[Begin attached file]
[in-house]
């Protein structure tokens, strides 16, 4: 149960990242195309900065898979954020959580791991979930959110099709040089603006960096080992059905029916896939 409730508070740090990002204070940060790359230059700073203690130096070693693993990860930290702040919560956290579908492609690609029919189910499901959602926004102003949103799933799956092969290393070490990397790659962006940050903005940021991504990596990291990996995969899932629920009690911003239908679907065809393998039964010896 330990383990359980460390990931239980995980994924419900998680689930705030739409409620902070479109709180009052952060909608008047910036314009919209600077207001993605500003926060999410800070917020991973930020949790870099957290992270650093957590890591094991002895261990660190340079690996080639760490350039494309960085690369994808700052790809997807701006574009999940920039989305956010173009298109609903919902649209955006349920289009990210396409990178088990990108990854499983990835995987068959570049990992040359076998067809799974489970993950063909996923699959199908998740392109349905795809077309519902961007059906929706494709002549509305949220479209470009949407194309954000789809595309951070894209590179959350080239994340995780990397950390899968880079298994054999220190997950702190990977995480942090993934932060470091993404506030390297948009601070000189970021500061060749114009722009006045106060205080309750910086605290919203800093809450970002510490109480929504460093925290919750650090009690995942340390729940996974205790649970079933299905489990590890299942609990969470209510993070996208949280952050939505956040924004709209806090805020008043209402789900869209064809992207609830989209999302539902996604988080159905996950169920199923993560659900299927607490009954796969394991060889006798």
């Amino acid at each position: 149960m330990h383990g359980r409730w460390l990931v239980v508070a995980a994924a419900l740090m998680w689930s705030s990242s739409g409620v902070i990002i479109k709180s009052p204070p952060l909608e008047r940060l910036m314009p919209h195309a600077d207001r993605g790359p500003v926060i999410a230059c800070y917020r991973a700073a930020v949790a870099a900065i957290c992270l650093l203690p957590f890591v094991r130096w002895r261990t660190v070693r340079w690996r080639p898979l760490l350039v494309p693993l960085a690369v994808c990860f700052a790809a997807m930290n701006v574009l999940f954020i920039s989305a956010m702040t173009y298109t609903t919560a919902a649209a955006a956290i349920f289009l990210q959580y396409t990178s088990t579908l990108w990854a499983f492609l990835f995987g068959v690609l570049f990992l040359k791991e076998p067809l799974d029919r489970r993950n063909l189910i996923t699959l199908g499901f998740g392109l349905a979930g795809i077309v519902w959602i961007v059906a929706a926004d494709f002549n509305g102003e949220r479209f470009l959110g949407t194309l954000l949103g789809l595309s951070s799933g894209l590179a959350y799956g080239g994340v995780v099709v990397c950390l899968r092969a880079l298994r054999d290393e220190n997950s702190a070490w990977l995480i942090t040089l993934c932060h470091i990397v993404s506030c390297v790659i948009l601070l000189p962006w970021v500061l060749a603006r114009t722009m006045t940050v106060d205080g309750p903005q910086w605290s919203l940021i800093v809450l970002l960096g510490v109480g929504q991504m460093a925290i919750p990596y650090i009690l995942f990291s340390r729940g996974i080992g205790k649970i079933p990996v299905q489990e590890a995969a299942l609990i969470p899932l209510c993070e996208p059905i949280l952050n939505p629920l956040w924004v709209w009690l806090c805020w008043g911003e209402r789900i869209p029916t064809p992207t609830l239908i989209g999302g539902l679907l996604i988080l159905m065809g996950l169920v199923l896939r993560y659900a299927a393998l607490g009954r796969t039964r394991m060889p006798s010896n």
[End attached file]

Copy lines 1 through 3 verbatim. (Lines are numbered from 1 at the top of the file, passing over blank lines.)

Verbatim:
[in-house]
């Protein structure tokens, strides 16, 4: 149960990242195309900065898979954020959580791991979930959110099709040089603006960096080992059905029916896939 409730508070740090990002204070940060790359230059700073203690130096070693693993990860930290702040919560956290579908492609690609029919189910499901959602926004102003949103799933799956092969290393070490990397790659962006940050903005940021991504990596990291990996995969899932629920009690911003239908679907065809393998039964010896 330990383990359980460390990931239980995980994924419900998680689930705030739409409620902070479109709180009052952060909608008047910036314009919209600077207001993605500003926060999410800070917020991973930020949790870099957290992270650093957590890591094991002895261990660190340079690996080639760490350039494309960085690369994808700052790809997807701006574009999940920039989305956010173009298109609903919902649209955006349920289009990210396409990178088990990108990854499983990835995987068959570049990992040359076998067809799974489970993950063909996923699959199908998740392109349905795809077309519902961007059906929706494709002549509305949220479209470009949407194309954000789809595309951070894209590179959350080239994340995780990397950390899968880079298994054999220190997950702190990977995480942090993934932060470091993404506030390297948009601070000189970021500061060749114009722009006045106060205080309750910086605290919203800093809450970002510490109480929504460093925290919750650090009690995942340390729940996974205790649970079933299905489990590890299942609990969470209510993070996208949280952050939505956040924004709209806090805020008043209402789900869209064809992207609830989209999302539902996604988080159905996950169920199923993560659900299927607490009954796969394991060889006798």
């Amino acid at each position: 149960m330990h383990g359980r409730w460390l990931v239980v508070a995980a994924a419900l740090m998680w689930s705030s990242s739409g409620v902070i990002i479109k709180s009052p204070p952060l909608e008047r940060l910036m314009p919209h195309a600077d207001r993605g790359p500003v926060i999410a230059c800070y917020r991973a700073a930020v949790a870099a900065i957290c992270l650093l203690p957590f890591v094991r130096w002895r261990t660190v070693r340079w690996r080639p898979l760490l350039v494309p693993l960085a690369v994808c990860f700052a790809a997807m930290n701006v574009l999940f954020i920039s989305a956010m702040t173009y298109t609903t919560a919902a649209a955006a956290i349920f289009l990210q959580y396409t990178s088990t579908l990108w990854a499983f492609l990835f995987g068959v690609l570049f990992l040359k791991e076998p067809l799974d029919r489970r993950n063909l189910i996923t699959l199908g499901f998740g392109l349905a979930g795809i077309v519902w959602i961007v059906a929706a926004d494709f002549n509305g102003e949220r479209f470009l959110g949407t194309l954000l949103g789809l595309s951070s799933g894209l590179a959350y799956g080239g994340v995780v099709v990397c950390l899968r092969a880079l298994r054999d290393e220190n997950s702190a070490w990977l995480i942090t040089l993934c932060h470091i990397v993404s506030c390297v790659i948009l601070l000189p962006w970021v500061l060749a603006r114009t722009m006045t940050v106060d205080g309750p903005q910086w605290s919203l940021i800093v809450l970002l960096g510490v109480g929504q991504m460093a925290i919750p990596y650090i009690l995942f990291s340390r729940g996974i080992g205790k649970i079933p990996v299905q489990e590890a995969a299942l609990i969470p899932l209510c993070e996208p059905i949280l952050n939505p629920l956040w924004v709209w009690l806090c805020w008043g911003e209402r789900i869209p029916t064809p992207t609830l239908i989209g999302g539902l679907l996604i988080l159905m065809g996950l169920v199923l896939r993560y659900a299927a393998l607490g009954r796969t039964r394991m060889p006798s010896n």